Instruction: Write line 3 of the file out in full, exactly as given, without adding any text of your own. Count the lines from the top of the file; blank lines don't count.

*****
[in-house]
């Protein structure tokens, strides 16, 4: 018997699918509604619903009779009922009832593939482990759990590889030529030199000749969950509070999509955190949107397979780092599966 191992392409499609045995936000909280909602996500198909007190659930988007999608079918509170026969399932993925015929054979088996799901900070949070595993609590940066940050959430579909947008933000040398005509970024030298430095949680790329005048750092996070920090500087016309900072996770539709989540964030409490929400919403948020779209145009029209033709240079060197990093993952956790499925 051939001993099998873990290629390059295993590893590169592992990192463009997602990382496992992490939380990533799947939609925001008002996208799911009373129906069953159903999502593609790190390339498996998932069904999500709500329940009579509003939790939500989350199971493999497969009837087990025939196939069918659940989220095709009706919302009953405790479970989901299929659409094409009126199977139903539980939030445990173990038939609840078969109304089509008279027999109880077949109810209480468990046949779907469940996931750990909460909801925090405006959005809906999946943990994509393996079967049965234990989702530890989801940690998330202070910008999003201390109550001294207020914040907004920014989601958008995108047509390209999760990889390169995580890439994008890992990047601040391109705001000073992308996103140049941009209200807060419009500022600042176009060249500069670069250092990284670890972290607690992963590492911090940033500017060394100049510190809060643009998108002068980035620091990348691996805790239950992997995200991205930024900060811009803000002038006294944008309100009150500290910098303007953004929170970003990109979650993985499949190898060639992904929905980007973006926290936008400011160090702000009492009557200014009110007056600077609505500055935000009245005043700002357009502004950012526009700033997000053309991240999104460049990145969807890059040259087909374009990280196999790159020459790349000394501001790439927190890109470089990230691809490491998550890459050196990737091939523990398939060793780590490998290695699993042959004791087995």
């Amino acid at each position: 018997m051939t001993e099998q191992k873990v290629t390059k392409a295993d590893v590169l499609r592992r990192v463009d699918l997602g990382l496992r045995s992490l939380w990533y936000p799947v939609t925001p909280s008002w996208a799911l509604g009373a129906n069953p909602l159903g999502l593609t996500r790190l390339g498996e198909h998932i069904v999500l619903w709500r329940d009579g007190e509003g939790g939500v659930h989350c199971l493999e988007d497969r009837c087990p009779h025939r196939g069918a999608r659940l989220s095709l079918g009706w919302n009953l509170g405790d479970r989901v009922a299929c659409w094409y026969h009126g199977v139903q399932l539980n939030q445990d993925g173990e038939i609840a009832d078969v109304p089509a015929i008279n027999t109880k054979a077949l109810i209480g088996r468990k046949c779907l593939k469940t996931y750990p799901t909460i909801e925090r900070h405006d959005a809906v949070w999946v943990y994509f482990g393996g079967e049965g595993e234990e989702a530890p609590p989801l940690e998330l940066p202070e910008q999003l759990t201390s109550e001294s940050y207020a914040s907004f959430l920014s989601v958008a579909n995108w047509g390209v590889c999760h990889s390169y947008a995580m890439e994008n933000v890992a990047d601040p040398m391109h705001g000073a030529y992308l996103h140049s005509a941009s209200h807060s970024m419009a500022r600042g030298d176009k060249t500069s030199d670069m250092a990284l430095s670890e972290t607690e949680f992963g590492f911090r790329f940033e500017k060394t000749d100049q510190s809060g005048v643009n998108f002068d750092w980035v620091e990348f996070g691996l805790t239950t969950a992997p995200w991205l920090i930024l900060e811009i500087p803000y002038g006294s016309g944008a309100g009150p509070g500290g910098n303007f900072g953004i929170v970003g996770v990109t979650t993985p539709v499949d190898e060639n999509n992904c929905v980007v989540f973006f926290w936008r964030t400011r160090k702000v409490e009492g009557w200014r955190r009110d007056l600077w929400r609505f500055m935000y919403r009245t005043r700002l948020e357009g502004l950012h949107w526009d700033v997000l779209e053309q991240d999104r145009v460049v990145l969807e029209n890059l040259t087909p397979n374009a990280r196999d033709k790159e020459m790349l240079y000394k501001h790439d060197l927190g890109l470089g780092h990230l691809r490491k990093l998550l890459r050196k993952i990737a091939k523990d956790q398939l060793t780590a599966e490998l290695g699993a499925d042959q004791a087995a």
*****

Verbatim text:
């Amino acid at each position: 018997m051939t001993e099998q191992k873990v290629t390059k392409a295993d590893v590169l499609r592992r990192v463009d699918l997602g990382l496992r045995s992490l939380w990533y936000p799947v939609t925001p909280s008002w996208a799911l509604g009373a129906n069953p909602l159903g999502l593609t996500r790190l390339g498996e198909h998932i069904v999500l619903w709500r329940d009579g007190e509003g939790g939500v659930h989350c199971l493999e988007d497969r009837c087990p009779h025939r196939g069918a999608r659940l989220s095709l079918g009706w919302n009953l509170g405790d479970r989901v009922a299929c659409w094409y026969h009126g199977v139903q399932l539980n939030q445990d993925g173990e038939i609840a009832d078969v109304p089509a015929i008279n027999t109880k054979a077949l109810i209480g088996r468990k046949c779907l593939k469940t996931y750990p799901t909460i909801e925090r900070h405006d959005a809906v949070w999946v943990y994509f482990g393996g079967e049965g595993e234990e989702a530890p609590p989801l940690e998330l940066p202070e910008q999003l759990t201390s109550e001294s940050y207020a914040s907004f959430l920014s989601v958008a579909n995108w047509g390209v590889c999760h990889s390169y947008a995580m890439e994008n933000v890992a990047d601040p040398m391109h705001g000073a030529y992308l996103h140049s005509a941009s209200h807060s970024m419009a500022r600042g030298d176009k060249t500069s030199d670069m250092a990284l430095s670890e972290t607690e949680f992963g590492f911090r790329f940033e500017k060394t000749d100049q510190s809060g005048v643009n998108f002068d750092w980035v620091e990348f996070g691996l805790t239950t969950a992997p995200w991205l920090i930024l900060e811009i500087p803000y002038g006294s016309g944008a309100g009150p509070g500290g910098n303007f900072g953004i929170v970003g996770v990109t979650t993985p539709v499949d190898e060639n999509n992904c929905v980007v989540f973006f926290w936008r964030t400011r160090k702000v409490e009492g009557w200014r955190r009110d007056l600077w929400r609505f500055m935000y919403r009245t005043r700002l948020e357009g502004l950012h949107w526009d700033v997000l779209e053309q991240d999104r145009v460049v990145l969807e029209n890059l040259t087909p397979n374009a990280r196999d033709k790159e020459m790349l240079y000394k501001h790439d060197l927190g890109l470089g780092h990230l691809r490491k990093l998550l890459r050196k993952i990737a091939k523990d956790q398939l060793t780590a599966e490998l290695g699993a499925d042959q004791a087995a």